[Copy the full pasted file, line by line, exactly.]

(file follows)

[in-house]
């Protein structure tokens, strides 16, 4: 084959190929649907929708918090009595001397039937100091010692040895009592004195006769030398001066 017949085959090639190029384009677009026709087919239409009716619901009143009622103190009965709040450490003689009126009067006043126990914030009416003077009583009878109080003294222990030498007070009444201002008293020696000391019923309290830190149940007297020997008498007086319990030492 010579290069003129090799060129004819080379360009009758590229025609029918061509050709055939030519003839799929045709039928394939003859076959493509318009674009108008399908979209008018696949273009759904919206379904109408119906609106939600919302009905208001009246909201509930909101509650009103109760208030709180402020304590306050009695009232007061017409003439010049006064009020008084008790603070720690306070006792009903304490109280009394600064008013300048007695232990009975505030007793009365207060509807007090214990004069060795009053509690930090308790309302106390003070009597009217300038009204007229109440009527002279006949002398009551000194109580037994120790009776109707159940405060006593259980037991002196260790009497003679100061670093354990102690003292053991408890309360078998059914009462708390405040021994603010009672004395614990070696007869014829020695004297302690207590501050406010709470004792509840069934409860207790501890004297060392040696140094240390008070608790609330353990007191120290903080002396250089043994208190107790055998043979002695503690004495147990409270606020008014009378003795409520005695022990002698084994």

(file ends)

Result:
[in-house]
């Protein structure tokens, strides 16, 4: 084959190929649907929708918090009595001397039937100091010692040895009592004195006769030398001066 017949085959090639190029384009677009026709087919239409009716619901009143009622103190009965709040450490003689009126009067006043126990914030009416003077009583009878109080003294222990030498007070009444201002008293020696000391019923309290830190149940007297020997008498007086319990030492 010579290069003129090799060129004819080379360009009758590229025609029918061509050709055939030519003839799929045709039928394939003859076959493509318009674009108008399908979209008018696949273009759904919206379904109408119906609106939600919302009905208001009246909201509930909101509650009103109760208030709180402020304590306050009695009232007061017409003439010049006064009020008084008790603070720690306070006792009903304490109280009394600064008013300048007695232990009975505030007793009365207060509807007090214990004069060795009053509690930090308790309302106390003070009597009217300038009204007229109440009527002279006949002398009551000194109580037994120790009776109707159940405060006593259980037991002196260790009497003679100061670093354990102690003292053991408890309360078998059914009462708390405040021994603010009672004395614990070696007869014829020695004297302690207590501050406010709470004792509840069934409860207790501890004297060392040696140094240390008070608790609330353990007191120290903080002396250089043994208190107790055998043979002695503690004495147990409270606020008014009378003795409520005695022990002698084994």